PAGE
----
The Character of Timber
Timber is a natural material with variations of grain pattern, knots and
colour in every piece. You should not expect timber to show uniformity, instead the variations enhance the unique nature and individuality of each furniture item.
As timber matures its colour becomes deeper and richer due to the action of light and air on the wood. This process is often called "mellowing" and is one of the most attractive features of natural timber. Some pieces of timber will colour more than others to form a unique individual pattern, so no two pieces are ever identical.
Other natural characteristics that may be apparent are;
- Mineral streaks: Greenish grey streaks caused by the oxidation of minerals.
- Knots: Internal marks of branch growth.
- Insect markings: Holes or healed scars evident in even the healthiest of trees.
- Pin Knots: Small dark clusters where branches grow but fail to mature.
- Pitch pockets and contrast between darker heartwood and lighter sapwood.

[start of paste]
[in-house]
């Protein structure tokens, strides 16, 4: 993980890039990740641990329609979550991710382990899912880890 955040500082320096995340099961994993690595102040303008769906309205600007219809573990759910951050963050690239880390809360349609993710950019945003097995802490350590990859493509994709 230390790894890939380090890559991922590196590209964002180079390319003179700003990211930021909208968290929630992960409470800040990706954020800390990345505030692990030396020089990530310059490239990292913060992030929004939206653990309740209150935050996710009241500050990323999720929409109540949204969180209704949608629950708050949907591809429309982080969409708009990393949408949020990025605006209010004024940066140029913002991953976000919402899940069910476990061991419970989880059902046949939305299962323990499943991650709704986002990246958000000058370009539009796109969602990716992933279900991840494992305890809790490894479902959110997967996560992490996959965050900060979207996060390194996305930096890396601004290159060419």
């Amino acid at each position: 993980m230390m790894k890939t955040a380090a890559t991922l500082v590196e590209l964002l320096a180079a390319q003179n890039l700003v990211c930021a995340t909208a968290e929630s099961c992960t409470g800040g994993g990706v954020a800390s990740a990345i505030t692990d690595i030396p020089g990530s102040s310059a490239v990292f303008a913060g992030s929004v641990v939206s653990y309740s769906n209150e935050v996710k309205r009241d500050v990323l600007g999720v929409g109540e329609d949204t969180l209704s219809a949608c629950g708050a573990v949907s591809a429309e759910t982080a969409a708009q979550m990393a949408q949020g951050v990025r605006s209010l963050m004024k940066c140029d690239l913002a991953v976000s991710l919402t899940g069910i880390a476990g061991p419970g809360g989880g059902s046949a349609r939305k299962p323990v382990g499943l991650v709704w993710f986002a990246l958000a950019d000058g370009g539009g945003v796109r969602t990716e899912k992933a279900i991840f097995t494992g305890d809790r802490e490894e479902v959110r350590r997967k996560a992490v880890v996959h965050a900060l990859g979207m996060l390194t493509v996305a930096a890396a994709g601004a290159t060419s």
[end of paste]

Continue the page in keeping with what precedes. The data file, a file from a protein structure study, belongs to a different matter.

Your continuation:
Freshly sawn timber contains more than 50 percent water and before it is crafted into furniture it is dried in kilns or air dried to reduce the moisture content to a level which allows it to acclimate to the average relative humidity in most homes.
The timber in furniture continues to exchange moisture with the air as it responds to climatic changes in your home. Timber is porous just like your skin and it responds to dry air by losing moisture and shrinking slightly. For example, the tongue-and-groove boards used for drawer bases and unit backs may show some shrinkage in service particularly in centrally heated homes. This is not considered a defect.